MURFREESBORO, Tenn. — U.S. Sen. Lamar Alexander (R-Tenn.) told the Tennessee National Guard on March 12 he would work to restore critical funding for the Guard that was not included in President Barack Obama’s proposed budget.
“Unfortunately, the president’s budget goes in exactly the wrong direction for our country’s defense. Every year, the president zeroes out the National Guard and Reserve Equipment Account, and every year we in Congress put it back in,” Alexander told Guard members. “This funding is critical for the Guard, because it helps pay for the equipment you need and maintain and modernize the equipment you have. Congress restores this funding every year because we know the Guard is no longer a ‘ready reserve.’ It’s a truly operational fighting force that’s an essential part of our military.”
Speaking at the 87th annual conference of the National Guard Association of Tennessee, Alexander said the state’s residents know the men and women of the Tennessee National Guard need our country’s full support in order to carry out their missions and that he will continue to make sure meeting their needs is a top priority in Congress.
In his remarks, Alexander said, “Tennessee is the 17th largest state by population. But the Tennessee National Guard is the 4th most deployed.
“Over the last 10 years, members of the Tennessee National Guard have been all over the map protecting our nation — to Afghanistan, Iraq, parts of Africa and Europe.
“The National Guard plays a vital role in our national security and is integral to our nation’s military.
“I learned that as governor of Tennessee.
“But in January, the National Commission on the Future of the Army report put that in writing.
“This isn’t just any report — it’s a big deal. The commission was asked to look at the size and structure of the Army. And Congress is using the commission’s recommendations to make decisions about how to fund the Army and National Guard.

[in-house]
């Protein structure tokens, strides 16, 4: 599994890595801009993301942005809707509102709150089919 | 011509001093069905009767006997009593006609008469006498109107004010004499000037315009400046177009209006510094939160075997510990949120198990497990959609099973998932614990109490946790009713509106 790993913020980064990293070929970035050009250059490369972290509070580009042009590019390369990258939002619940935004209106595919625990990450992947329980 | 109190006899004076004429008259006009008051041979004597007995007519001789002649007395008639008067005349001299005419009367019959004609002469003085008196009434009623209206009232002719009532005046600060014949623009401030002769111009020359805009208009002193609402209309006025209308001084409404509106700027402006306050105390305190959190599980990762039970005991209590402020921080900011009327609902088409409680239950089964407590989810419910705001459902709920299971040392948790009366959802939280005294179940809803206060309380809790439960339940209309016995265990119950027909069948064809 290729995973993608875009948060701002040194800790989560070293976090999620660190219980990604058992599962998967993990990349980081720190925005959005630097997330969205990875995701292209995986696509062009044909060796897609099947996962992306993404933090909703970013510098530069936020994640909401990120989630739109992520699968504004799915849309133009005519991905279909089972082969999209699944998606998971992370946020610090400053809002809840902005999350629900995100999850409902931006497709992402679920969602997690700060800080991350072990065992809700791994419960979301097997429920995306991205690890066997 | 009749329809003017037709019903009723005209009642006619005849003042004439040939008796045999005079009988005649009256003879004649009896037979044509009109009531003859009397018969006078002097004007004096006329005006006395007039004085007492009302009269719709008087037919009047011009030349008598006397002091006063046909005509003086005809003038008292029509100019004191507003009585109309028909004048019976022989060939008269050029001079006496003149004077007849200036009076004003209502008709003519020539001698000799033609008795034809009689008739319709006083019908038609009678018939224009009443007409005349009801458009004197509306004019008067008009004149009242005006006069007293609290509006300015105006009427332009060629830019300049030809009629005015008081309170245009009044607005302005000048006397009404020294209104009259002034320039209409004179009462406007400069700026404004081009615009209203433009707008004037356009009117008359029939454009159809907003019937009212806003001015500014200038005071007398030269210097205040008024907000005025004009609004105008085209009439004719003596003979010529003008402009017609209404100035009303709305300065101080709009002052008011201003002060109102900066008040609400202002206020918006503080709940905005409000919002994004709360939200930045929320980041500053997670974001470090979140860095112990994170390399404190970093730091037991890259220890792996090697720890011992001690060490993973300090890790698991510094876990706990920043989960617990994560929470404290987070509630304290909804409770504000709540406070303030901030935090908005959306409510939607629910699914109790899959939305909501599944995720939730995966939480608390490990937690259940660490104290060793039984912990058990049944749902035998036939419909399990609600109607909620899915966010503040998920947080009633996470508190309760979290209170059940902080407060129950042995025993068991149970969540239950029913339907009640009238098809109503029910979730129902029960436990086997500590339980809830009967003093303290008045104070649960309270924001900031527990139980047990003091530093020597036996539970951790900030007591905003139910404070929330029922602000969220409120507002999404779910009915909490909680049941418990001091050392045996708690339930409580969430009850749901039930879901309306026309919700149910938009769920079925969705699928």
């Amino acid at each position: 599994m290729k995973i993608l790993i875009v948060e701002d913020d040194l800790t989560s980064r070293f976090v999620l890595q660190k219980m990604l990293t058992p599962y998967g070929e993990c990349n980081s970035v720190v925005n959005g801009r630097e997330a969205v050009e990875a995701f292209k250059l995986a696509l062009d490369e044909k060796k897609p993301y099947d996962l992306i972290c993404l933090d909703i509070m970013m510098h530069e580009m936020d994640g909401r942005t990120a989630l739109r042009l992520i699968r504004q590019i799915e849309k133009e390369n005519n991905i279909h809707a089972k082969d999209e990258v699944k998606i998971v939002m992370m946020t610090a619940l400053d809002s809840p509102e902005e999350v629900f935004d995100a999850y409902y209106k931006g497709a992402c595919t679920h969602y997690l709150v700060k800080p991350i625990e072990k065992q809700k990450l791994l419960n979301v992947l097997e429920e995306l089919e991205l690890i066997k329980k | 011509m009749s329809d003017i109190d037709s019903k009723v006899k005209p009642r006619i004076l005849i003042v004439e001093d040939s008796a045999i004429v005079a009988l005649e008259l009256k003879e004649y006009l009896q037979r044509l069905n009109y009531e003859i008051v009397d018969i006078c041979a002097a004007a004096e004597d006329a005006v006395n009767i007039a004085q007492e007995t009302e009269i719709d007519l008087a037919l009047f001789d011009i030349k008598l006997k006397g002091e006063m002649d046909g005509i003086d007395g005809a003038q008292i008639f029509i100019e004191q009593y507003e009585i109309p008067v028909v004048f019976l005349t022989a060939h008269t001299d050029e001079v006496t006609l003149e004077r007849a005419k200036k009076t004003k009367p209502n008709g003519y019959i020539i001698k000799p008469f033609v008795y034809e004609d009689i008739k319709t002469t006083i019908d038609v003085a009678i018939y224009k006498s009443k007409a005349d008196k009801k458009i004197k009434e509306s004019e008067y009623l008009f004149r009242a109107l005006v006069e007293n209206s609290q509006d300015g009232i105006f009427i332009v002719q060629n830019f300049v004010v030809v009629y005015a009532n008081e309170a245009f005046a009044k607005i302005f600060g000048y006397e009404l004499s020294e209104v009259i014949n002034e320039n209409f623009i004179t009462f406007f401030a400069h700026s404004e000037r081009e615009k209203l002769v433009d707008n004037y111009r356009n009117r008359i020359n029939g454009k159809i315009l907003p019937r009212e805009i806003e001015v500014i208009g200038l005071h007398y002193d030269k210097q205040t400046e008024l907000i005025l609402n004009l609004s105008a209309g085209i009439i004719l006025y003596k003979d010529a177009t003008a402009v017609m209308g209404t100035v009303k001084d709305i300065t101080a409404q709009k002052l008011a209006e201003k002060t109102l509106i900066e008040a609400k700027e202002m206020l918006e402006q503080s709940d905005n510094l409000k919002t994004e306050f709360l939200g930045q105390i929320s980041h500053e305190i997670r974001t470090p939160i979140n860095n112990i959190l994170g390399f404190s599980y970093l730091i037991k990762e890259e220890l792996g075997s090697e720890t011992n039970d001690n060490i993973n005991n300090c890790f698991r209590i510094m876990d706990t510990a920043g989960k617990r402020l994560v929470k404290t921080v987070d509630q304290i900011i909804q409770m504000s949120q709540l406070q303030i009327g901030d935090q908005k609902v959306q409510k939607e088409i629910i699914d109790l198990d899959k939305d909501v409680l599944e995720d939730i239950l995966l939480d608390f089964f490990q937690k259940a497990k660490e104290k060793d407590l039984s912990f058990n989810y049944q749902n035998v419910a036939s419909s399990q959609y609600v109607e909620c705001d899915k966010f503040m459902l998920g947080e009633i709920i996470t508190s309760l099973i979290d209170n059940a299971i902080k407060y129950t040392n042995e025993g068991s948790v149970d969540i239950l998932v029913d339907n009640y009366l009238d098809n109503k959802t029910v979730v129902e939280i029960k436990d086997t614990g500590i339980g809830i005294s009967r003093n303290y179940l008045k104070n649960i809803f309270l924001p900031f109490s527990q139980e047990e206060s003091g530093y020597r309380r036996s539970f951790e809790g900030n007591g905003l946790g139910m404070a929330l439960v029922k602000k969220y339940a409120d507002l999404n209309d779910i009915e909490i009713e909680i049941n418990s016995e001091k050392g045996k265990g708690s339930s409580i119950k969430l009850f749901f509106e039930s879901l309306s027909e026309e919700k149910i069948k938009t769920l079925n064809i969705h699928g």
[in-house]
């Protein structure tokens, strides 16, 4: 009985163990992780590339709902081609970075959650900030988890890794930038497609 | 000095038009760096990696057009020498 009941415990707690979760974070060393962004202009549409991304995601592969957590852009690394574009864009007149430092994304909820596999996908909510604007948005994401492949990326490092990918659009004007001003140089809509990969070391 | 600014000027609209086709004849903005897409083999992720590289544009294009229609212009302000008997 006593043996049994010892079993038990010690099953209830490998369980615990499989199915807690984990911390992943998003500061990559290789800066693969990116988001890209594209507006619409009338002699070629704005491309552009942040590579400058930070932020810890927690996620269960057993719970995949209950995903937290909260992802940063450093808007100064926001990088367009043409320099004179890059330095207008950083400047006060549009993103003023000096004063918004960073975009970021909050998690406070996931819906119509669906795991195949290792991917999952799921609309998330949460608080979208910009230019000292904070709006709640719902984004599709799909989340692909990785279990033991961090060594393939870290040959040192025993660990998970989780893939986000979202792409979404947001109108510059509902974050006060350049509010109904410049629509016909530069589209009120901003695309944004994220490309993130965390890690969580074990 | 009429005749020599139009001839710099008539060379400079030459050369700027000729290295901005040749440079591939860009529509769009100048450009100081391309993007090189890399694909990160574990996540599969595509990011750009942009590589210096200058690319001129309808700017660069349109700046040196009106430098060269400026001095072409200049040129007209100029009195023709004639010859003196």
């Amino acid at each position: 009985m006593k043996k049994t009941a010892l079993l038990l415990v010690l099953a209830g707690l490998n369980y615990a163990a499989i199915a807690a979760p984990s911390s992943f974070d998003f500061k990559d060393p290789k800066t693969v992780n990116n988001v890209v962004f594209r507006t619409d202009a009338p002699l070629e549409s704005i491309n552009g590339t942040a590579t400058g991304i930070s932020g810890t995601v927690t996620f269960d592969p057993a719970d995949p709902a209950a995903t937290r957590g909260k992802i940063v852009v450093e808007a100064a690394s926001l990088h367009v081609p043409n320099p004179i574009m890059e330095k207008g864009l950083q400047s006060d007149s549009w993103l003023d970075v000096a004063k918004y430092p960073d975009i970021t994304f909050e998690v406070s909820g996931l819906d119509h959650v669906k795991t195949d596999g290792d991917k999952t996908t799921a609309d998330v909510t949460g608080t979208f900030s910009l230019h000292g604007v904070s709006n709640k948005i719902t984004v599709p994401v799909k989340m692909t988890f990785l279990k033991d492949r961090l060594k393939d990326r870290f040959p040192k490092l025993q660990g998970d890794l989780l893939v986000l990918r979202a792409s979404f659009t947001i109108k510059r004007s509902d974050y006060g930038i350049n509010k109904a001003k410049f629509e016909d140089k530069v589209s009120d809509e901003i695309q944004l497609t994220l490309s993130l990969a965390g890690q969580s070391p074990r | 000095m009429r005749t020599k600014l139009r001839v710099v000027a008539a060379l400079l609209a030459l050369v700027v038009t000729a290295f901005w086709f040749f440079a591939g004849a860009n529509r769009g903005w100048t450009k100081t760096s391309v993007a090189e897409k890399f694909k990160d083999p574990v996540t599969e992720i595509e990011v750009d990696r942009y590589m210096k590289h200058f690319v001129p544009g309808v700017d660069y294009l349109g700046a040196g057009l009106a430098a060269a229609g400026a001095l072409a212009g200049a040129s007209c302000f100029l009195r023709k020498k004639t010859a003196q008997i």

“The report said the three components of our nation’s army — the Reserve, the Guard and Active duty — ‘are distinct, interdependent, and essential. Combined, they form America’s Army, the best in the world, a Total Force providing land forces and strategic depth to the Joint Force for homeland defense and power projection.’
“The report also said something else everyone in this room knows: That we must continue to invest in the Guard to ensure you are properly trained and properly equipped when you are deployed overseas – and when you are deployed here at home to help friends and neighbors in times of crisis.
“The same is true for our Air National Guard … .
“Every year, the president zeroes out the National Guard and Reserve Equipment Account, and every year Congress puts the funding back in. …
“Congress restores this funding every year because we know the Guard is no longer a ‘ready reserve.’ It’s a truly operational fighting force that’s an essential part of our military.
“No one can do more with less than the National Guard – but that’s not the way it should be. …
“The president and others resist increasing defense spending citing our nation’s debt, but defense spending has not gotten us into our fiscal crisis, and cutting defense spending won’t get us out of it.
“Our nation’s $19 trillion debt is caused primarily by out-of-control spending on entitlements: Medicare, Medicaid, and Social Security. These programs are paid for through what’s called “mandatory funding” which means Congress doesn’t get to review it every year through the appropriations process.
“Spending on our national defense is what’s called ‘discretionary spending,’ and it is reviewed by Congress each year.
“Over the next decade, discretionary spending is going to go from 32 percent of the budget to 22 percent of the budget.
“In other words, mandatory spending and interest on our $19 trillion debt are going to squeeze out important discretionary spending priorities, like making sure the National Guard has the resources it needs.
“So while I’m working to fund our defense priorities this year – I’m also working to fix our bigger spending problem so we can fund our defense priorities in the future.”
U.S. Sen. Lamar Alexander (R-Tenn.) may be reached via his website’s contact page at alexander.senate.gov/public/index.cfm/email.